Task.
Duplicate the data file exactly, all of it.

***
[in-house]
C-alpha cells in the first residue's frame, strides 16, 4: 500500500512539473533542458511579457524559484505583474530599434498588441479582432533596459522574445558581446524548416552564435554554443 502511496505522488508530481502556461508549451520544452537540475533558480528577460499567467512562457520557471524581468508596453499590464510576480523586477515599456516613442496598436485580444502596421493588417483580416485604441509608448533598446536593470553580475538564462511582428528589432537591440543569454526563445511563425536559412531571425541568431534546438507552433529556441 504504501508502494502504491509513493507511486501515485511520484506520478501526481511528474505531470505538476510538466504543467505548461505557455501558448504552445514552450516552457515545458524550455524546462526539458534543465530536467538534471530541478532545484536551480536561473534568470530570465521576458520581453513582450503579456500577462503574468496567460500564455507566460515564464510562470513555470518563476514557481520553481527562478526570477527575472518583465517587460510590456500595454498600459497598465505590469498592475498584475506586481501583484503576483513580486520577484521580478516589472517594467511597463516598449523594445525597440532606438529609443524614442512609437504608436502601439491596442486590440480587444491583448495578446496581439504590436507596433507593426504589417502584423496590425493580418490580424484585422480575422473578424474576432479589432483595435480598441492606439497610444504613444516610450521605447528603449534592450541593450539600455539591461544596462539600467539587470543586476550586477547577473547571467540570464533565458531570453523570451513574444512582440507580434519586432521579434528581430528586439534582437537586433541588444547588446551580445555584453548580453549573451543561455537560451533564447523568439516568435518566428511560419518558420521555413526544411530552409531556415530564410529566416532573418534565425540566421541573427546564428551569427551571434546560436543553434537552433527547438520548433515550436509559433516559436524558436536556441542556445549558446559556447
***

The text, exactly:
[in-house]
C-alpha cells in the first residue's frame, strides 16, 4: 500500500512539473533542458511579457524559484505583474530599434498588441479582432533596459522574445558581446524548416552564435554554443 502511496505522488508530481502556461508549451520544452537540475533558480528577460499567467512562457520557471524581468508596453499590464510576480523586477515599456516613442496598436485580444502596421493588417483580416485604441509608448533598446536593470553580475538564462511582428528589432537591440543569454526563445511563425536559412531571425541568431534546438507552433529556441 504504501508502494502504491509513493507511486501515485511520484506520478501526481511528474505531470505538476510538466504543467505548461505557455501558448504552445514552450516552457515545458524550455524546462526539458534543465530536467538534471530541478532545484536551480536561473534568470530570465521576458520581453513582450503579456500577462503574468496567460500564455507566460515564464510562470513555470518563476514557481520553481527562478526570477527575472518583465517587460510590456500595454498600459497598465505590469498592475498584475506586481501583484503576483513580486520577484521580478516589472517594467511597463516598449523594445525597440532606438529609443524614442512609437504608436502601439491596442486590440480587444491583448495578446496581439504590436507596433507593426504589417502584423496590425493580418490580424484585422480575422473578424474576432479589432483595435480598441492606439497610444504613444516610450521605447528603449534592450541593450539600455539591461544596462539600467539587470543586476550586477547577473547571467540570464533565458531570453523570451513574444512582440507580434519586432521579434528581430528586439534582437537586433541588444547588446551580445555584453548580453549573451543561455537560451533564447523568439516568435518566428511560419518558420521555413526544411530552409531556415530564410529566416532573418534565425540566421541573427546564428551569427551571434546560436543553434537552433527547438520548433515550436509559433516559436524558436536556441542556445549558446559556447